It’s been two days since the incredible primatologist Dr. Jane Goodall visited Monarto Zoo and our sister zoo Adelaide Zoo and it’s safe to say we’re still buzzing.
With nearly 60 years of experience under her belt, it’s no surprise that Jane is a wealth of information, not just on the habits and behaviours of Chimpanzees both in captivity and the wild, but also on life, the natural world and what we can do to save it.
Here are just a few of the thought-provoking quotes that stuck with us from her time with Zoos SA:
1. ‘Any leader, any individual, has to realise that climate change isn’t something that might affect their country, it’s affecting people everywhere around the world already.’
2. ‘What can be done about the state of things? Well, we just have to do something.’
Well said, Jane! At Zoos SA, we’re so proud to be working towards a better future for wildlife every day. Our passionate Chief Executive recently wrote about the urgency of action needed to make a difference to threatened species. Read about it here.
3. ‘The best days of my life were when I could spend hours in the rainforest and learn how everything was interconnected, each species having a role to play in this wonderful tapestry of life.’
4. ‘It’s not just to save forests and wildlife that we’re working but also for our own future – we all need forests, we all need the natural world.’
As a conservation charity that exists to connect people with nature, we agree! We believe nature is not just a ‘nice-to-have’ but something that is essential to the wellbeing and long-term survival of our own species: humans.
5. ‘There is a brief window of time where, if we all work together, we can start healing some of the scars we’ve inflicted on this planet and at least start slowing down climate change.’
6. ‘I’m always being asked again and again, “Jane, what do you think of zoos?” Groups who believe all zoos should be closed clearly have not spent the time I have out in the wild. They haven’t seen the threats destroying chimpanzee habitat; they don’t understand what it’s like to watch a chimp struggle, wounded and lame from a wire snare. But I do. I remember sitting with a group of chimps in an American zoo once. They had a really nice enclosure and I was watching the adults groom each other and the young ones play. As I watched, I remember thinking of the chimpanzee groups I had seen in the wild who are living day to day in fear. Put yourself in the position of chimpanzees for a minute. A chimp living in a zoo where people know them, love them, understand them and protect them or a chimp in the wild who may have lost their mother the week before, watching another member of the troop as they’re wounded by a bullet from a poacher. Which would you rather be? I’d rather be in the group in the zoo. And certainly in the group here at Monarto Zoo; now that’s a good life for a chimp.’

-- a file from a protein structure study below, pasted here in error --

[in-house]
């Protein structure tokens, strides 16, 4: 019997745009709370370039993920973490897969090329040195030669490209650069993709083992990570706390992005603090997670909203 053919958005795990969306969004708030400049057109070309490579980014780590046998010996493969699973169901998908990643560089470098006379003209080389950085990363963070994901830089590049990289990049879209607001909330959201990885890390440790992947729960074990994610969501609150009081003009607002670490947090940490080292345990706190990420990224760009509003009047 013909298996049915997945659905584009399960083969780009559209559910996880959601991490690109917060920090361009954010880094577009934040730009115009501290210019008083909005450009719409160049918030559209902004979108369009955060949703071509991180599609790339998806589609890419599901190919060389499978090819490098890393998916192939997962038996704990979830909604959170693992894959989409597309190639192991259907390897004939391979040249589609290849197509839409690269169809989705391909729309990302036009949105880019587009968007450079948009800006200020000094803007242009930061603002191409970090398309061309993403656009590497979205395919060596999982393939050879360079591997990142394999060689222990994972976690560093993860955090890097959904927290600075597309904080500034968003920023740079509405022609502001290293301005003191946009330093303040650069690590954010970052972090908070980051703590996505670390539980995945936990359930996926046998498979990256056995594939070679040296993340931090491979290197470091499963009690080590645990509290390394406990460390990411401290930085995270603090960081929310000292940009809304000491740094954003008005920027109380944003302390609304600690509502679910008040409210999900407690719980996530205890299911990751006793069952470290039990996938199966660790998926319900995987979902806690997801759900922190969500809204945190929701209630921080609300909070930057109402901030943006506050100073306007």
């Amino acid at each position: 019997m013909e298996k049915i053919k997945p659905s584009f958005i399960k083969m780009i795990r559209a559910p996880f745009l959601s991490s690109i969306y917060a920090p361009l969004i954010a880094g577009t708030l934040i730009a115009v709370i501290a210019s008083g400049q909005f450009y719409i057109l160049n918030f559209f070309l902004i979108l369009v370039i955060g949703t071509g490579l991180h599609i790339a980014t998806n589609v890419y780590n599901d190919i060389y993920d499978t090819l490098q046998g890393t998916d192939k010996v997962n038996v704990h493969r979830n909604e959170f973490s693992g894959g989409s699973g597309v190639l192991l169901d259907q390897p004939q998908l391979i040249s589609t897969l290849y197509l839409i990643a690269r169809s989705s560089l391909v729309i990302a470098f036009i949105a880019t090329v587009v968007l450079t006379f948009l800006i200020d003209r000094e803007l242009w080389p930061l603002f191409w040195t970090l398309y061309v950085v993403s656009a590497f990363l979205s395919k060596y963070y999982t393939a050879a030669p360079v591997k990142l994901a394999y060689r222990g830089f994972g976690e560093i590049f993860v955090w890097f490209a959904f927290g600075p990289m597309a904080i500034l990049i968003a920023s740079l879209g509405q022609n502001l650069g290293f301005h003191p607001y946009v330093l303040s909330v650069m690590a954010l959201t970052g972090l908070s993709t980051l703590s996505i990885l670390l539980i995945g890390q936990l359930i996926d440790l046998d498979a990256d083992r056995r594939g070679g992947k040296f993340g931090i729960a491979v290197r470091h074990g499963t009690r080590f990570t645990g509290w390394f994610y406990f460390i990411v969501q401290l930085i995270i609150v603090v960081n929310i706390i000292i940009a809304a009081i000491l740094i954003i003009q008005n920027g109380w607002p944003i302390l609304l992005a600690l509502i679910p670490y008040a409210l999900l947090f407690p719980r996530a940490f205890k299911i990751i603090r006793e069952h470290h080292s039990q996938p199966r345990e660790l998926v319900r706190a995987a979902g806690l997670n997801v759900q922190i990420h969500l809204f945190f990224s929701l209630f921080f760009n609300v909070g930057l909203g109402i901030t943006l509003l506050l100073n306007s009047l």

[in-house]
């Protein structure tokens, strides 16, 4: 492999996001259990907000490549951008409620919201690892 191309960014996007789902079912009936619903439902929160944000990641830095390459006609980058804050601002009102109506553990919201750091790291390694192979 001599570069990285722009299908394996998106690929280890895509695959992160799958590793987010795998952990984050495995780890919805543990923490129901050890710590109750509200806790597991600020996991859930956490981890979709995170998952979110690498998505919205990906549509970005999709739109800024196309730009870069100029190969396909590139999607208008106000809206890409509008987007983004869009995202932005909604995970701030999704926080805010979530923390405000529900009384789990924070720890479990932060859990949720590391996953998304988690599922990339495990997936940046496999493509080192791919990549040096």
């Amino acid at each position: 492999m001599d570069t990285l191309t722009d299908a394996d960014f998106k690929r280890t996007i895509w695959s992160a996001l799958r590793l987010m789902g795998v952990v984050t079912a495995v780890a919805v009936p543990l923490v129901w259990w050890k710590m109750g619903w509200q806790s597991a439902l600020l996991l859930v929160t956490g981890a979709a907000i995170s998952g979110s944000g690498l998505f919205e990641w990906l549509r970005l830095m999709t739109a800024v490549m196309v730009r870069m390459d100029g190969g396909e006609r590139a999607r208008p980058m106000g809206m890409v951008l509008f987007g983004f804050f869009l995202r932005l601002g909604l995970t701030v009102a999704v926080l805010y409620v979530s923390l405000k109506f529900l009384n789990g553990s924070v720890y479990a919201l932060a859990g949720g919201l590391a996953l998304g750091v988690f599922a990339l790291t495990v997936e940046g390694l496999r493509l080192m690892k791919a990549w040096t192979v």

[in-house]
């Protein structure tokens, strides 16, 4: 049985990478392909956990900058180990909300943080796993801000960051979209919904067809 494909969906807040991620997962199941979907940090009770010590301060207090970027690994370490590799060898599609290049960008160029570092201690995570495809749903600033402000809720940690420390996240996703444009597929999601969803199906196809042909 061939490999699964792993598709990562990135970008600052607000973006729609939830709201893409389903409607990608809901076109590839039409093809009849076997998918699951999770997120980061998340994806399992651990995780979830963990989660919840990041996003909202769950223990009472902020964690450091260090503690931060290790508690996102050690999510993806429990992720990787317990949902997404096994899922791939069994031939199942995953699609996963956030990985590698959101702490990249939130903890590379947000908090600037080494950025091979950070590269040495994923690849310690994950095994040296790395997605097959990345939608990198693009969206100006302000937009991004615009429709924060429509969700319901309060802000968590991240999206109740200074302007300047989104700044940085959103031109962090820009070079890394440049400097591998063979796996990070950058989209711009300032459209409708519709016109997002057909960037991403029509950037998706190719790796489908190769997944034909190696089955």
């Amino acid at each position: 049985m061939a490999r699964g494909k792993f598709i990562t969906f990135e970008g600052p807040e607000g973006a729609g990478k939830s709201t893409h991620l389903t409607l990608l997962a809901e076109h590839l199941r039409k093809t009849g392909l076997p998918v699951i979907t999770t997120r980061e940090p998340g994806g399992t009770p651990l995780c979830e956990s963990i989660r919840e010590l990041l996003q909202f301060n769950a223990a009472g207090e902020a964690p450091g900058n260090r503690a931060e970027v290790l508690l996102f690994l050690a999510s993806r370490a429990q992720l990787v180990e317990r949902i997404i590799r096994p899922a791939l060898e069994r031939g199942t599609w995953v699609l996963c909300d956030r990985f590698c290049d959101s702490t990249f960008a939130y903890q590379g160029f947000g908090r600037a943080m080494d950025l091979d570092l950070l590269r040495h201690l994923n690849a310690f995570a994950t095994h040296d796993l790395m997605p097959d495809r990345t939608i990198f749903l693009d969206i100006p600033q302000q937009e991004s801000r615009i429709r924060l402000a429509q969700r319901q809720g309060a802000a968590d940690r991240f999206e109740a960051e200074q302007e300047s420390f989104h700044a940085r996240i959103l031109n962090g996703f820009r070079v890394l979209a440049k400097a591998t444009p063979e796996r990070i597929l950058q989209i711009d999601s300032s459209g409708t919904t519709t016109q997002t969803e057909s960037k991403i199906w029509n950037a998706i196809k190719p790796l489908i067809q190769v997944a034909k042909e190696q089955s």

Today, good zoos are local and global conservation agencies. We’re so proud to be working to not only spread awareness about animals and their plight in the wild to over half a million visitors every year, but also contributing to vital breeding programs, conducting conservation work in the field and supporting groups all around the world who are working to keep habitats protected and wildlife safe.
7. ‘Every single day we’re on this planet, we make some kind of impact and we can choose what sort of impact we make. We need to make decisions based not on the next election campaign, not on the next board meeting, but on how this will affect future generations and climate change.’
8. ‘Times have changed so much since I started. Society is changing and things are getting better all the time.’
9. ‘If your many visitors to the zoo can bring along their own cell phones they no longer have use for and drop them off to the zoo recycling box, that will make a difference.’
What’s an easy, concrete thing you can do to help support chimpanzee conservation in the wild? Donate your old mobile phones with us! Working with PhoneCycle, we’ll recycle or refurbish your old mobile phones, eliminating the need for extraction of new, raw materials (often mined in areas of chimpanzee habitat) and providing phones to those who can’t afford them. What’s more? All funds raised through this initiative directly support on-ground conservation work at the Tacugama Chimpanzee Sanctuary in Sierra Leone and the many youth and conservation programs of the Jane Goodall Institute of Australia.